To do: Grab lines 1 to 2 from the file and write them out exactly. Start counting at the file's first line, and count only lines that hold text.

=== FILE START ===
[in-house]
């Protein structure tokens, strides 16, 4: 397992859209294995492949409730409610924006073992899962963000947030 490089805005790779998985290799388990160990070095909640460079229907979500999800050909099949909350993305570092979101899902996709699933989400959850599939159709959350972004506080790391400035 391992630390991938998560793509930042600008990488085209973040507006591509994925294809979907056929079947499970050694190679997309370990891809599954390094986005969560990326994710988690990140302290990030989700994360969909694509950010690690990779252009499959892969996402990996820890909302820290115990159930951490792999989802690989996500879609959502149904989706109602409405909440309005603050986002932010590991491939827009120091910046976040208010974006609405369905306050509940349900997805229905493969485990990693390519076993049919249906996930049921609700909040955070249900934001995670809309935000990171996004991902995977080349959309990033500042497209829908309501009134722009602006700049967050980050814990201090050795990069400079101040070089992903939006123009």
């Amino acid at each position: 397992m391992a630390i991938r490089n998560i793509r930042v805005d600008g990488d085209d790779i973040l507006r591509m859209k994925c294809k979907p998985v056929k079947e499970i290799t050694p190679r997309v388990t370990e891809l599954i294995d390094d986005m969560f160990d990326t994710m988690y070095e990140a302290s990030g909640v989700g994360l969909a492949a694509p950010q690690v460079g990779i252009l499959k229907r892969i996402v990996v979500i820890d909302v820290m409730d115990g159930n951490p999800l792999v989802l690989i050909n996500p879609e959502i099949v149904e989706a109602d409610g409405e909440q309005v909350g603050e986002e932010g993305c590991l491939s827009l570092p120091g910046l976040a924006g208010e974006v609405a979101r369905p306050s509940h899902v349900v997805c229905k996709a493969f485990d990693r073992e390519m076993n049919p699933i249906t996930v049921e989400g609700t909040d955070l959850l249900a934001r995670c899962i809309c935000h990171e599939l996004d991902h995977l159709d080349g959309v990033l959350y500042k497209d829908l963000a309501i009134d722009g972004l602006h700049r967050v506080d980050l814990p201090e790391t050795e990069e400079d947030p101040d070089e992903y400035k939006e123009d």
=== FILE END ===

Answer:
[in-house]
């Protein structure tokens, strides 16, 4: 397992859209294995492949409730409610924006073992899962963000947030 490089805005790779998985290799388990160990070095909640460079229907979500999800050909099949909350993305570092979101899902996709699933989400959850599939159709959350972004506080790391400035 391992630390991938998560793509930042600008990488085209973040507006591509994925294809979907056929079947499970050694190679997309370990891809599954390094986005969560990326994710988690990140302290990030989700994360969909694509950010690690990779252009499959892969996402990996820890909302820290115990159930951490792999989802690989996500879609959502149904989706109602409405909440309005603050986002932010590991491939827009120091910046976040208010974006609405369905306050509940349900997805229905493969485990990693390519076993049919249906996930049921609700909040955070249900934001995670809309935000990171996004991902995977080349959309990033500042497209829908309501009134722009602006700049967050980050814990201090050795990069400079101040070089992903939006123009």